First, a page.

Ulysse Malassagne: I think for the characters and monsters, a technical and practical concern is that we have to animate those characters, so we might have to simplify them a bit. The monsters are less realistic because it would be more complicated to animate them with all the details that work in the comic books.

So, part of the process of every comic book adaptation is to adapt the style to make it in animation. For the animation series, I think it is interesting to go maybe a bit deeper between comedy and dark horror, because I think the comic book had a bit more freedom to be just a bit more scary. For young viewers, it’s not going to be as impressive or impacting as seeing animation. Animation also include sounds and the atmosphere can be more impactful for young audience, so making characters a bit more cartoony, and the monsters also a bit more simple and cartoony, helps to play with this balance between showing some very serious horror stuff but still being okay for pre-teens and even children to watch.

HN: This is a fantasy adventure starring teenagers, correct? I personally would think that the audience might expect good and exciting action scenes. How are you taking care of the action scenes in this series?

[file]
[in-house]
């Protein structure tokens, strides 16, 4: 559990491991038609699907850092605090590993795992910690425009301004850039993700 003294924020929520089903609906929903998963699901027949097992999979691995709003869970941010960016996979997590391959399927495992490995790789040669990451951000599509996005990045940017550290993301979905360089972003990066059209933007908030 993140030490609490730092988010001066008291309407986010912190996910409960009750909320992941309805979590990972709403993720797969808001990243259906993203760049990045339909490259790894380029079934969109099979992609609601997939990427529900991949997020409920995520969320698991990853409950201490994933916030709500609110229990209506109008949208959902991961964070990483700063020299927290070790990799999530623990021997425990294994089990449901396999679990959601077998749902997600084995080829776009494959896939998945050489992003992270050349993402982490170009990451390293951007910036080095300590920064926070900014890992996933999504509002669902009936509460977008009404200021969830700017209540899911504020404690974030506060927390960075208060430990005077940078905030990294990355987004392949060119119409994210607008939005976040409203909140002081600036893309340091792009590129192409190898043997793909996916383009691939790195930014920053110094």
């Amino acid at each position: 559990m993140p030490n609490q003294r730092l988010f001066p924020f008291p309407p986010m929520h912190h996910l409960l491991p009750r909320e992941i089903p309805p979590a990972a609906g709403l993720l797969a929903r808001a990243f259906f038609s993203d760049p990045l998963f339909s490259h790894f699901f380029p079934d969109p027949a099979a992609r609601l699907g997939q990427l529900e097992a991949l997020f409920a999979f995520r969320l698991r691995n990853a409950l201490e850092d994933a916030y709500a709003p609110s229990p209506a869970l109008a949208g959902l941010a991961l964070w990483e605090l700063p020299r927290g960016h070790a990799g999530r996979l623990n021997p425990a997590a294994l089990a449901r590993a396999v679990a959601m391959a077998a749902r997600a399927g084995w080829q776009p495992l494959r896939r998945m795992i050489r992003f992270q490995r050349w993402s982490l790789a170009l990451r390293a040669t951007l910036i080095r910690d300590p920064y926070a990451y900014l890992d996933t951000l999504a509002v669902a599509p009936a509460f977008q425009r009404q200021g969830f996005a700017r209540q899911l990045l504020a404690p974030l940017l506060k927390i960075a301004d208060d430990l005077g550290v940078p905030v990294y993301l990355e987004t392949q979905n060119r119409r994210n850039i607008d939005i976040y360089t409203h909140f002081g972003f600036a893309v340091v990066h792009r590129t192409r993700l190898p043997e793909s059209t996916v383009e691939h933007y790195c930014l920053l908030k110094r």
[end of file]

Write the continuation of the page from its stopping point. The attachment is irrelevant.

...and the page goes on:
Ulysse Malassagne: Action scenes are definitely going to be a big part of the show, also as a way to make things more exciting.

Erika Forzy: As an animator, Ulysse is a big fan of action, animation, slightly Japanese-influenced, etc. If you see some of the works he has done in the past, there are lots and lots of actions!

Ulysse Malassagne: The studio is very focused on adventure-driven stories, a lot of action and exciting moments, so the series would be continuing the identity of the studio.

HN: Being based on a comic, what things can you add when making action scenes?

Ulysse Malassagne: The movement will add a lot to the action scenes. When I do my comic books, I always get influenced by animation, anyway, so I almost see it as a movie myself.

HN: When you drew the original comic books, you were already visualizing the movements?

Ulysse Malassagne: For me, making comic books is almost like making a storyboard for an animation. It is very natural when I think about the action scenes in the series, because it is all there for me, almost like having a storyboard ready.